Everyone has heard of, has had, or knows someone who had influenza, aka “The Flu.” The flu is caused by the influenza virus, and causes high fever, severe muscle aches, cough and just general misery. If you’re unlucky enough to be infected with the flu, you pretty much have to suffer through it just treating your symptoms with fluids, acetaminophen, ibuprofen and bed-rest (please see my previously written article on the treatment for flu). Therefore, this is one of those times when an ounce of prevention is truly worth a pound of cure.
Being a viral illness, vaccination is the best way to protect oneself from the flu. Vaccines work by taking advantage of the body’s immune system and its ability to “remember” infectious agents. When you get an infection, your body makes antibodies to fight the immediate infection and makes memory cells that will be used if you encounter that infectious agent in the future.
The flu shot is made up of small pieces of the flu. When your immune system encounters these pieces, it develops memory cells against it, so, if you are infected with the flu in the future, your immune system is already primed to fight it. However, it takes two to four weeks for the immune system to develop those memory cells. Therefore, you should get your flu shot now, so, by the time the flu is in full-swing, you’ve already developed the immunity. Some people may worry that they may get the flu from the vaccine, but, since it’s only pieces of the flu, it can’t cause a full infection. Some people may get the flu, even after the flu shot. That can happen for a few reasons. It may be that the person’s immune system didn’t have time to develop immunity. It could be that the strain of flu is different enough from those pieces in the vaccine.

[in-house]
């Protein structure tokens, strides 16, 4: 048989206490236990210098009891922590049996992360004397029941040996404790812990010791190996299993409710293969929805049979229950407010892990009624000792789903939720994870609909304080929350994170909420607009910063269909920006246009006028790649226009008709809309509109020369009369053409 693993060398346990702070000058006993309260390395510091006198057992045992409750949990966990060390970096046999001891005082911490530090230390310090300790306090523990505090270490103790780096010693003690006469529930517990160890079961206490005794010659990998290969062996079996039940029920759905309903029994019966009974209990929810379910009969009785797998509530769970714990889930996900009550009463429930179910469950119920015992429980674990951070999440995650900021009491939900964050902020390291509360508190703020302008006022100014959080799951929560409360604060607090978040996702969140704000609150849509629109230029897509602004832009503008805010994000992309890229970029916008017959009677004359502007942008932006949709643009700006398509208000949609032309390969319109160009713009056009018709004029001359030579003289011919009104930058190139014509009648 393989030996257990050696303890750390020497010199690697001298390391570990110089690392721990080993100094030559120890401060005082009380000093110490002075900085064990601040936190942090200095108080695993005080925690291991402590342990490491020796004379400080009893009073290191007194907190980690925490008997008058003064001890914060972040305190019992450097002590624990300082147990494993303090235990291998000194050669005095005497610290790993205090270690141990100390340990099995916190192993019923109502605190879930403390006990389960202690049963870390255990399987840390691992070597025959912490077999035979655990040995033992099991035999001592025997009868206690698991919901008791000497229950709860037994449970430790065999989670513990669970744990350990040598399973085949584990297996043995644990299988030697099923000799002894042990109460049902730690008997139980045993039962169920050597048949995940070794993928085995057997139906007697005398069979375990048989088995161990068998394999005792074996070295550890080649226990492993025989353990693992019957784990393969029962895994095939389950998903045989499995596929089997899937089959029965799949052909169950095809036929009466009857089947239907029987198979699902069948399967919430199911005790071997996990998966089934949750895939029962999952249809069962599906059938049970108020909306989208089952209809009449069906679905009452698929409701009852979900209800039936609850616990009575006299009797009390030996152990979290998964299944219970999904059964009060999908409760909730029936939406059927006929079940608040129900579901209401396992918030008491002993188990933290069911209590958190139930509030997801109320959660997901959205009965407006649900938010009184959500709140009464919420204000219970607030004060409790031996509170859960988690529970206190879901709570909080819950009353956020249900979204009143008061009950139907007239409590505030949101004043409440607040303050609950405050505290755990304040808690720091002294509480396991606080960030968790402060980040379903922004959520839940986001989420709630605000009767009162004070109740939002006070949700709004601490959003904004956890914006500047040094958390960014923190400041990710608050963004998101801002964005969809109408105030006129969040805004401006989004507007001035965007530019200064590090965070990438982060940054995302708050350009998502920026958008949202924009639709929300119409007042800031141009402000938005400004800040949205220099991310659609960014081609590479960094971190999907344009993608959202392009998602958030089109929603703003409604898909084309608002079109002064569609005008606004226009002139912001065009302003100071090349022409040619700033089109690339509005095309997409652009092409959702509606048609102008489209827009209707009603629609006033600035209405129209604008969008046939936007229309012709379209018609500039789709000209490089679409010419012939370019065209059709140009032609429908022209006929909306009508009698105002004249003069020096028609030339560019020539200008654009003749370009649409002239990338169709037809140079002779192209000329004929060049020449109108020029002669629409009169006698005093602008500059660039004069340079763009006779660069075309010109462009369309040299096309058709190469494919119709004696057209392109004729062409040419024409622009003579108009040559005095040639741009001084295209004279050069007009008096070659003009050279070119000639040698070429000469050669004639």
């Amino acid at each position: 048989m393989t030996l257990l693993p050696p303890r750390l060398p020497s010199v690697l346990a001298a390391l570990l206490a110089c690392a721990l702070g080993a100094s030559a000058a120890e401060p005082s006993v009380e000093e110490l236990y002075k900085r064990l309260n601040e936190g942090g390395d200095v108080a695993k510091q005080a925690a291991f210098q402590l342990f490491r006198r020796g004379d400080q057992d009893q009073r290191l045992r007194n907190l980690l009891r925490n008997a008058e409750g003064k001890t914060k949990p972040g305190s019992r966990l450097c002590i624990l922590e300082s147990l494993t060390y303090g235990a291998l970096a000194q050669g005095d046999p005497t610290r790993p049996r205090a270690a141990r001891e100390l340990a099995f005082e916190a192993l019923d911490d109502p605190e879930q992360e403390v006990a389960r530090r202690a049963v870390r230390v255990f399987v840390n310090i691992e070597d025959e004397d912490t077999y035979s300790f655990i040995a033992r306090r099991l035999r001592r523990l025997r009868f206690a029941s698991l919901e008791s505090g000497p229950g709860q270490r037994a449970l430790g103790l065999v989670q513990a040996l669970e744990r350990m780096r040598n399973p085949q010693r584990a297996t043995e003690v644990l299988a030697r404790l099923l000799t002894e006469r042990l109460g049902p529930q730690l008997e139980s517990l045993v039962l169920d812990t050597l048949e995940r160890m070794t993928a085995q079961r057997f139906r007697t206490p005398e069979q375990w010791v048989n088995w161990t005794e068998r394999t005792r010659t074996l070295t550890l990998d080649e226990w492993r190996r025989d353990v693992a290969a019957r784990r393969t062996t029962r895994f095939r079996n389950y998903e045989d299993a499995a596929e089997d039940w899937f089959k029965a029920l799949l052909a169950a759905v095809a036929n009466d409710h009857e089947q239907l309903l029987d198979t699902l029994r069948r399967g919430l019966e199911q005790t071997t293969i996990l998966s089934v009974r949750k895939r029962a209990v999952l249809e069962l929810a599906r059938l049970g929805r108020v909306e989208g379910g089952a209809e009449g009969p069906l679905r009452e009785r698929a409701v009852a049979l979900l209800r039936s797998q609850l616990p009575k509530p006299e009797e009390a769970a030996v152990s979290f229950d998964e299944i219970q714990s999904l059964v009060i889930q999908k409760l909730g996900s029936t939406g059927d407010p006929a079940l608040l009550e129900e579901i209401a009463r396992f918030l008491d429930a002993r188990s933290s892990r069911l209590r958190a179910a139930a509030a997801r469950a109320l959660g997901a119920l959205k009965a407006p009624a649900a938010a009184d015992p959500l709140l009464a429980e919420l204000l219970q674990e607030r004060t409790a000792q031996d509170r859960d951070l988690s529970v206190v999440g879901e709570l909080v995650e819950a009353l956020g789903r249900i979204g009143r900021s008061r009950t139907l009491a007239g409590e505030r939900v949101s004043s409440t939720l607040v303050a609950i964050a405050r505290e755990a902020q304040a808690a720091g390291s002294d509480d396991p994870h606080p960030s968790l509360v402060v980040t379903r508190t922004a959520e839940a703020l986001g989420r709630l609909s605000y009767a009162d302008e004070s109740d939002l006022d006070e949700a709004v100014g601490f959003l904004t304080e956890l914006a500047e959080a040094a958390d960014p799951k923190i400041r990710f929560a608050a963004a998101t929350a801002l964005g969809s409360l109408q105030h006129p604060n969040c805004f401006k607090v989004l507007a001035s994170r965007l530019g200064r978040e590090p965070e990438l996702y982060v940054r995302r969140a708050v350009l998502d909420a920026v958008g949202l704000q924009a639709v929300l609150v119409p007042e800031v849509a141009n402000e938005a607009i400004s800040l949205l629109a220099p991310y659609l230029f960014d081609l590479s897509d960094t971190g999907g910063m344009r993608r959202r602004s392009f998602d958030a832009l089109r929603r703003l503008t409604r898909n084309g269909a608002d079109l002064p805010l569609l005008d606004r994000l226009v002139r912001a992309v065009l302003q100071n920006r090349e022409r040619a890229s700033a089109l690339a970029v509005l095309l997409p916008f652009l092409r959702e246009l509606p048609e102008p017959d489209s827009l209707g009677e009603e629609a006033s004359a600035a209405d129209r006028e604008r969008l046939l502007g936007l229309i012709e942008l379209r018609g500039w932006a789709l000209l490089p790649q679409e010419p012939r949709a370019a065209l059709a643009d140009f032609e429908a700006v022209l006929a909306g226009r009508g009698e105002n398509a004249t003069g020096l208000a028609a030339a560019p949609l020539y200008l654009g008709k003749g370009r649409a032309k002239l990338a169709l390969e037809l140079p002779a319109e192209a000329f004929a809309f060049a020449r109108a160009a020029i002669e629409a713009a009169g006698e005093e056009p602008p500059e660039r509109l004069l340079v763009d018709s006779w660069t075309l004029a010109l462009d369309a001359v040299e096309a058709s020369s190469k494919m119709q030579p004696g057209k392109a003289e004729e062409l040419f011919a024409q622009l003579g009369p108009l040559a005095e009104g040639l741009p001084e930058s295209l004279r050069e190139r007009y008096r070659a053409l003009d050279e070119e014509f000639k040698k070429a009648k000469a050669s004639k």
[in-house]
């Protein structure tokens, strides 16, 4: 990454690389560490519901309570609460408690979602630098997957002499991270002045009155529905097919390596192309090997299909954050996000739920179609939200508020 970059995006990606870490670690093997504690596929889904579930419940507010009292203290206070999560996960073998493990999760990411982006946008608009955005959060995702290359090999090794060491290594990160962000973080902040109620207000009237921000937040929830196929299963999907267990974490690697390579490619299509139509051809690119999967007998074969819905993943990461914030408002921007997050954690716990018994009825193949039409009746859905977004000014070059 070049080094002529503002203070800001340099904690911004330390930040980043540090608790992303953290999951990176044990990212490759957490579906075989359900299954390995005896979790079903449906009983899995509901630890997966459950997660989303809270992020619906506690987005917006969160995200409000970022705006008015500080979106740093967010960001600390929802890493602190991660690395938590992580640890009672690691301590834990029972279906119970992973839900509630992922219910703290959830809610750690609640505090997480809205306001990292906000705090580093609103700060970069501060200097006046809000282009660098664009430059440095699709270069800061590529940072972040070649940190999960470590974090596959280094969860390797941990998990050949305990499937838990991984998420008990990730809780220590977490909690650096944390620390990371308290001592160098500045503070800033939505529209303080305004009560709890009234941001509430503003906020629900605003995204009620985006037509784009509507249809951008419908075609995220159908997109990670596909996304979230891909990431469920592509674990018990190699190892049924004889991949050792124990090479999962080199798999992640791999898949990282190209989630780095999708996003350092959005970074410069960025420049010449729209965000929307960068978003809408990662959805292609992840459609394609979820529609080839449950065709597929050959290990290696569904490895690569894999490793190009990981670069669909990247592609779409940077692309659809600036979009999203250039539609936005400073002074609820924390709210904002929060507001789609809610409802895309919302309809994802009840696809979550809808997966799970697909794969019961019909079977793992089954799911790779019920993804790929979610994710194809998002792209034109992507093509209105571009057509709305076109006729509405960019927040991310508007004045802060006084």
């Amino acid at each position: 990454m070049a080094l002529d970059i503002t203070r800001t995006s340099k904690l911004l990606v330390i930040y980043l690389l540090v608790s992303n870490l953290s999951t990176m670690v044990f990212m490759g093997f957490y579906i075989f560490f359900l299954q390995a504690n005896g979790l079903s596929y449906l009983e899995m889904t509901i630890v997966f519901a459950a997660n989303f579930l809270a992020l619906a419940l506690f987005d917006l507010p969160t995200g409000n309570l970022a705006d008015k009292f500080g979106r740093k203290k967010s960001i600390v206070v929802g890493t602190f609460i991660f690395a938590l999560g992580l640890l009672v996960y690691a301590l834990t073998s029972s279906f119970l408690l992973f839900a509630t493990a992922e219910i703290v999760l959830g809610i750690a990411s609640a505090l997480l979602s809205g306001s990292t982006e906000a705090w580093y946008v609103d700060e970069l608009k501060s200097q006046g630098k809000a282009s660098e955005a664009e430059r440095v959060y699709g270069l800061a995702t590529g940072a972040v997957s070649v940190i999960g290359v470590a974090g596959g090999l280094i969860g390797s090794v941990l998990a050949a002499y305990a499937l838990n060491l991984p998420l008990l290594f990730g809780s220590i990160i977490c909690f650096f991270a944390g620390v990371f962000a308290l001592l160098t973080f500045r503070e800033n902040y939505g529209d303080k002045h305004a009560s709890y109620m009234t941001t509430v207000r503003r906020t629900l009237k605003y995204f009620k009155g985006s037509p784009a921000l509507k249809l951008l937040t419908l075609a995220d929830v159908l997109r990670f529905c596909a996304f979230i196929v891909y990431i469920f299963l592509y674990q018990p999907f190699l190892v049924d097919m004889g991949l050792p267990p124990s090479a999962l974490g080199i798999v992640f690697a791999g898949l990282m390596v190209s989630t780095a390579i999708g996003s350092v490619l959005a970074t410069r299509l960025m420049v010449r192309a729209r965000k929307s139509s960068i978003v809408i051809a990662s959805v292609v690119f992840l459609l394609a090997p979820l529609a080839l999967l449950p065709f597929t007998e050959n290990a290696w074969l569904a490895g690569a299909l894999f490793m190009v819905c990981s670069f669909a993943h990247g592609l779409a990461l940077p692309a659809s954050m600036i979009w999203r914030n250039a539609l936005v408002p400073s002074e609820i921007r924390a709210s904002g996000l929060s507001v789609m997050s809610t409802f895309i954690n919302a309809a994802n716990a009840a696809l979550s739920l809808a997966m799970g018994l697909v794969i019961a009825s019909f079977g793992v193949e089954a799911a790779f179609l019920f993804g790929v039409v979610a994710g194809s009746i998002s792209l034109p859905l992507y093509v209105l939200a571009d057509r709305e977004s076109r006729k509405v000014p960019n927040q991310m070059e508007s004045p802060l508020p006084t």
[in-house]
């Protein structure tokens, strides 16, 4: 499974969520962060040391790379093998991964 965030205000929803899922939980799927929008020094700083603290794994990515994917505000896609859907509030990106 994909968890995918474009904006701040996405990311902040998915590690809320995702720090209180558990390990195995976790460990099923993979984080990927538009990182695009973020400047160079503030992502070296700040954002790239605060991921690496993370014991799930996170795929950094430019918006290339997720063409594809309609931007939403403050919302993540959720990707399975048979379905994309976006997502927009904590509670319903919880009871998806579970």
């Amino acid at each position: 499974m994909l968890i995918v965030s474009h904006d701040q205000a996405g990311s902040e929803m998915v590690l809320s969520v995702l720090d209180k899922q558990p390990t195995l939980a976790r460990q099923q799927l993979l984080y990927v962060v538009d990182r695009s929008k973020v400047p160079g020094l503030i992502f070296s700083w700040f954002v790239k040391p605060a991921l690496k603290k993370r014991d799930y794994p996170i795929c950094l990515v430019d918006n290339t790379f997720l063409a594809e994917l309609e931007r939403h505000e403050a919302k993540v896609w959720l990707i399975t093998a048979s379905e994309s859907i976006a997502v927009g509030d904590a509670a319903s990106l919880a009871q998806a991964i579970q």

Regardless, those that get vaccinated generally have a much less severe case of the flu than those who are unvaccinated. And, no matter what Dr. Jenny McCarthy says, you will not get autism from the influenza vaccine. Most people that get the flu with recover just fine. But, some will not; specifically, the elderly and the very young. To make matters worse, these are the same people whose immune systems might not react to vaccination as well as others. By getting as many people vaccinated as possible, we develop a herd immunity, which can help to protect these people as well. Many facilities offer flu shots for free or almost free with insurance. So, don’t delay. Call us to get your flu shot today! Trust A+ Urgent Care for your needs.